• The APT (advanced persistent threat) actor possibly infiltrated the SDLC process of SolarWinds Orion in order to study version compatibility as well (needed some formal knowledge to understand whether he/she should use a CodeDom or Roslyn based meta program — refer section above)

Using Code Property graph to detect webshell/backdoor patterns

What is Code Property Graph uniquely position to detect complex backdoor patterns?

The code property graph is a concept based on a simple observation: there are many different graph representations of code (abstract syntax tree, control flow graph and data flow graph), and patterns in code can often be expressed as patterns in these graphs. While these graph representations all represent the same code, some properties may be easier to express in one representation over another. So, why not merge representations to gain their joint power, and, while we are at it, express the resulting representation as a property graph, the native storage format of graph databases, enabling us to express patterns via graph-database queries.

Creating policy using NGSAST to detect SUPERNOVA

  1. Autodetect SOURCE (EntryPoints) — functions that are public and accept HTTPContext from external calls (via API/Web from)
  2. Autodetect SINKS (ExitPoints) — sys-call, compiler assembly call, network, memory based, etc
  3. Search graph for empty catch block associated with a try block and get encapsulating block to determine if it contains any SINKS from (2)
  4. Determine taint reachability from SOURCE to SINK that passes through compiler assembly function(s)

I use Address space layout randomization (ASLR) as an exploit protection technique, so am I immune to web-shells based backdoors?

Address Space Layout Randomization (ASLR) is a computer security technique which involves randomly positioning the base address of an executable and the position of libraries, heap, and stack, in a process’s address space. The random mixing of memory addresses performed by ASLR means that an attack no longer knows at what address the required code (such as functions or ROP gadgets) is actually located. That way, rather than removing vulnerabilities from the system, ASLR attempts to make it more challenging to exploit existing vulnerabilities..

ASLR was introduced in Windows Vista and is in all newer versions. To make use of it, the executable needs to be compiled with /DYNAMICBASE option as well. OS based DLLs have it by default.

ASLR is not supported when the executable or DLLs are not built with ASLR support. Although Windows 8 and Windows 10 try to overcome this limitation (e.g., force ASLR in Windows 8), there are still exceptions that many times render the ASLR protection ineffective. Older version of Windows and legacy programs are particularly prone to this limitation. In addition, ASLR on 32-bit systems suffers from low entropy, making it vulnerable to brute force and similar attacks.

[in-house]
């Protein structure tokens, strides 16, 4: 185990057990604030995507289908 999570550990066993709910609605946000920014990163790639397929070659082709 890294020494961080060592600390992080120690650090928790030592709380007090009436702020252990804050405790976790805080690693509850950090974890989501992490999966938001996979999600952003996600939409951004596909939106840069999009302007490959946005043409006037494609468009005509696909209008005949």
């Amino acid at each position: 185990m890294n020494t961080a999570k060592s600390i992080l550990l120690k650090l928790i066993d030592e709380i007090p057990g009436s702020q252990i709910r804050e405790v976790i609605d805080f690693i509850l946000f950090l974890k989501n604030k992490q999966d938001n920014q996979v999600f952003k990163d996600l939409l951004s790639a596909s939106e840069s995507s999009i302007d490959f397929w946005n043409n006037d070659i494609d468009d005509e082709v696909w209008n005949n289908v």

ASLR aims to prevent an attack from reliably reaching its target memory address. ASLR does not focus on trapping the attack, rather on making the attack unlikely to work. Once the shellcode jumps to the wrong address during the exploit (due to the memory randomization), the program behavior is undefined. The process might receive an exception, crash, get stuck or simply continue with inconsistent behavior as a result.

ASLR does not give any alerts about attack attempts. When a vulnerability is exploited and fails (due to ASLR’s memory randomization), no alert or attack indication is received. Essentially ASLR doesn’t ‘know’ when an attack happened.

Forensic information about an attack, exploitation and shellcode is crucial for any serious forensic investigation. Exploited processes, memory dumps and call stacks can be used to identify, fingerprint and tag exploits. ASLR cannot provide this information because it doesn’t actually know if an attack happens or at which point it was stopped.

Since Address Space Layout Randomization was introduced in Windows OS, it has been bypassed many times by real-world exploits and attacks. Attackers continuously develop new techniques to defeat ASLR defense. Bypass techniques include

  • using ROP chain in non-ASLR modules (e.g., CVE 2013–1347),
  • JIT/NOP spraying (e.g., CVE-2013–3346),
  • as well as memory disclosure vulnerabilities and other techniques (e.g., CVE-2015–1685, CVE-2015–2449, CVE-2013–2556, CVE-2013–0640, CVE-2013–0634).


We at ShiftLeft have been studying and provisioning backdoor/insider detection policies using code property graph since mid 2019. Speak to us and we can help assess and recommend more efficient processes and procedures.

#Solorigate : SUPERNOVA forensics using Code Property Graph was originally published in ShiftLeft Blog on Medium, where people are continuing the conversation by highlighting and responding to this story.

*** This is a Security Bloggers Network syndicated blog from ShiftLeft Blog – Medium authored by Chetan Conikee. Read the original post at: https://blog.shiftleft.io/solorigate-supernova-forensics-using-code-property-graph-b92b56e48bb0?source=rss—-86a4f941c7da—4